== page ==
Mention swine flu to a young child, and odds are pretty good you'll get a blank stare.
But an increasing number of kids can tell you that the Sesame Street character "Elmo" sneezes properly into the crook of his arm, and if they sing the whole "ABCs" song while washing their hands they'll get them really clean. They're also well acquainted with hand sanitizer, anti-bacterial wipes — and their germ-fighting abilities.
Children may not understand what H1N1 influenza is, but about 1 in 5 in the U.S. already had a flulike illness in October, according to a telephone survey released by the Centers for Disease Control and Prevention. Doctors and childcare specialists believe kids, even young ones, have a role to play in limiting the spread of the virus that surfaced earlier this year and is a threat to young people.
"I don't think it can be solely their responsibility, but partnering with them and their families on their health can only be a good thing," said Dr. Alexis Elward, medical director of infection control for St. Louis Children's Hospital, which has put in place the strictest disease prevention measures in staffers' memory.
At the hospital on Monday, several patients in the playroom — and the adults with them — wore protective paper masks while they painted wooden toys or hovered over a "Thomas the Train" playset. The hospital is considering plans to broadcast a party over closed-circuit televisions this year, to keep hundreds from gathering together at the celebration to turn on the holiday lights.
"We're balancing risk versus benefit," Elward said.
Zachary Biggs, 7, of Chester, Ill., was staying at the hospital after having chin surgery. At his age, some H1N1 education had taken hold.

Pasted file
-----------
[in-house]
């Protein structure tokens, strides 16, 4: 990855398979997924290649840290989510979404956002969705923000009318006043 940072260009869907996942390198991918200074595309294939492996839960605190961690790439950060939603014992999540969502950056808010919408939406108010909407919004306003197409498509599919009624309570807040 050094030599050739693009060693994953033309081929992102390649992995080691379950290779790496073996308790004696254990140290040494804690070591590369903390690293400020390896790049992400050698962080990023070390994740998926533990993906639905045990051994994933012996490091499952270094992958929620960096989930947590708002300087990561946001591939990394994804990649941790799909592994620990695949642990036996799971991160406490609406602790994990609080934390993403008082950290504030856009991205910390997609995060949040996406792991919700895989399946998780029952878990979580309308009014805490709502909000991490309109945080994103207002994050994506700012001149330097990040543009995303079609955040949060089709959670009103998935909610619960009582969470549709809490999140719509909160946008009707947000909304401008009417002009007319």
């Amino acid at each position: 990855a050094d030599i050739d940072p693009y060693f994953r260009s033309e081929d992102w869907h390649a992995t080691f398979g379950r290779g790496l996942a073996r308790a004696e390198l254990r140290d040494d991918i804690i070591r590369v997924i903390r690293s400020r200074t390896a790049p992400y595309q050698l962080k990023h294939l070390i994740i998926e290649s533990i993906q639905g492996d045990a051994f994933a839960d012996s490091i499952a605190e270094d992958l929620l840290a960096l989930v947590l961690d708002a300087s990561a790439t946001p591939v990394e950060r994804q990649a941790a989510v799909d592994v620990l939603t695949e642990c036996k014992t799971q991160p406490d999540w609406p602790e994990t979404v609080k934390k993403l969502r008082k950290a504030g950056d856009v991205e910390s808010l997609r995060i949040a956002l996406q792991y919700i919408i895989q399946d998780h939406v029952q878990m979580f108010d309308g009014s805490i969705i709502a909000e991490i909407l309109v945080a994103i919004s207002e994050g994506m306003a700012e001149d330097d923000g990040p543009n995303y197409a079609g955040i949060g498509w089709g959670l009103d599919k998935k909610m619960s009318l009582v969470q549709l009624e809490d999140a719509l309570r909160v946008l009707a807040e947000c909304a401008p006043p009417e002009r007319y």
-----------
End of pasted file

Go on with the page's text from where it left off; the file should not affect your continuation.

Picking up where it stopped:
"If you get the swine flu, you have to come to the hospital and get medicine. You have to wash your hands, so you don't get it," he said. He added that he's trying to keep his hands away from his nose, mouth and eyes to keep germs ay bay, and: "You can sneeze into a tissue, and then you should throw it away."
Day cares and schools are also newly focused on preventing the flu's spread. Children as young as 2 1/2 can understand the fundamentals, said Linda Smith, executive director of the National Association of Child Care Resource and Referral Agencies.
At Kiddie Academy in Lakewood Ranch, Fla., staff are washing children's hands more frequently and teaching kids to sing while they use soap to make sure hands are well scrubbed.
Kids there and elsewhere are singing their alphabet or two rounds of "Happy Birthday" to make sure they spend enough time at the sink.
Cleaning crews are paying more attention to thorough washings of door handles, while toys that wind up in mouths are quickly rerouted for a cleaning before children play with them again, said the preschool's assistant director Tina Pouso.
Some of the finer points of flu-prevention hygiene are newly acquired knowledge for the younger set — and the Muppets have been part of their sharp learning curve.
Sesame Street characters Elmo and Rosita are featured in new public service announcements, where the furry monsters show children how to sneeze into the elbow area of their arm. In another, Elmo and Luis talk to parents about creating a plan so they can keep children at home if they get sick.
"They're easy messages, fun and make a difference," said Jeanette Betancourt, outreach and educational practices vice president for Sesame Workshop, which was approached by the Centers for Disease Control and the U.S. Department of Health and Human Services.
At St. Louis Children's Hospital, 4-year-old Hennessy McGowan got a lesson during a recent visit from Health and Human Services Secretary Kathleen Sebelius, who showed a few children how to sneeze into their elbow area.
Hennessy called Sebelius the "Queen of Health Care," but pointed out she already learned that sneeze technique from Elmo.